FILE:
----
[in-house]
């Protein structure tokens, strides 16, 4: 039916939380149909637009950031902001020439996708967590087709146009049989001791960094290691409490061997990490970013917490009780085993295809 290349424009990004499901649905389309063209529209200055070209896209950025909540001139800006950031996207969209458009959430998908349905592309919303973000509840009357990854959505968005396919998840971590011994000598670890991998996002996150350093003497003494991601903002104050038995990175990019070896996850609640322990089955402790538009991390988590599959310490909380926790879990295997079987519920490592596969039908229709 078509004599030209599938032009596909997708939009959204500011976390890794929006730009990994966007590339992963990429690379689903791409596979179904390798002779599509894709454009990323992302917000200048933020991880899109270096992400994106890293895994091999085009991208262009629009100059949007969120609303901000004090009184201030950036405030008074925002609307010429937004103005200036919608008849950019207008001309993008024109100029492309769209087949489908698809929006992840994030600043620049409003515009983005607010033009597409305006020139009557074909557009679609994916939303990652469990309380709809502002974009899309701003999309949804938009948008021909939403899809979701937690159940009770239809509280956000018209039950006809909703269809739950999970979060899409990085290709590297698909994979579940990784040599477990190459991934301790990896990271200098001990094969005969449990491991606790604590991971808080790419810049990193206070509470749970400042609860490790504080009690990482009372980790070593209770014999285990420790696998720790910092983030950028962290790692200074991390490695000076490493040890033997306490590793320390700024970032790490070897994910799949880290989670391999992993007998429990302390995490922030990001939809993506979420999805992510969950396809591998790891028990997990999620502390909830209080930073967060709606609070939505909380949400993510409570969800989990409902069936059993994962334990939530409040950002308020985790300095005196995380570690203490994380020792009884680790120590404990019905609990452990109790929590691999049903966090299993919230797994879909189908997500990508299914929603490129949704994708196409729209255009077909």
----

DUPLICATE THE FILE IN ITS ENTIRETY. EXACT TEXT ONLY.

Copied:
[in-house]
């Protein structure tokens, strides 16, 4: 039916939380149909637009950031902001020439996708967590087709146009049989001791960094290691409490061997990490970013917490009780085993295809 290349424009990004499901649905389309063209529209200055070209896209950025909540001139800006950031996207969209458009959430998908349905592309919303973000509840009357990854959505968005396919998840971590011994000598670890991998996002996150350093003497003494991601903002104050038995990175990019070896996850609640322990089955402790538009991390988590599959310490909380926790879990295997079987519920490592596969039908229709 078509004599030209599938032009596909997708939009959204500011976390890794929006730009990994966007590339992963990429690379689903791409596979179904390798002779599509894709454009990323992302917000200048933020991880899109270096992400994106890293895994091999085009991208262009629009100059949007969120609303901000004090009184201030950036405030008074925002609307010429937004103005200036919608008849950019207008001309993008024109100029492309769209087949489908698809929006992840994030600043620049409003515009983005607010033009597409305006020139009557074909557009679609994916939303990652469990309380709809502002974009899309701003999309949804938009948008021909939403899809979701937690159940009770239809509280956000018209039950006809909703269809739950999970979060899409990085290709590297698909994979579940990784040599477990190459991934301790990896990271200098001990094969005969449990491991606790604590991971808080790419810049990193206070509470749970400042609860490790504080009690990482009372980790070593209770014999285990420790696998720790910092983030950028962290790692200074991390490695000076490493040890033997306490590793320390700024970032790490070897994910799949880290989670391999992993007998429990302390995490922030990001939809993506979420999805992510969950396809591998790891028990997990999620502390909830209080930073967060709606609070939505909380949400993510409570969800989990409902069936059993994962334990939530409040950002308020985790300095005196995380570690203490994380020792009884680790120590404990019905609990452990109790929590691999049903966090299993919230797994879909189908997500990508299914929603490129949704994708196409729209255009077909």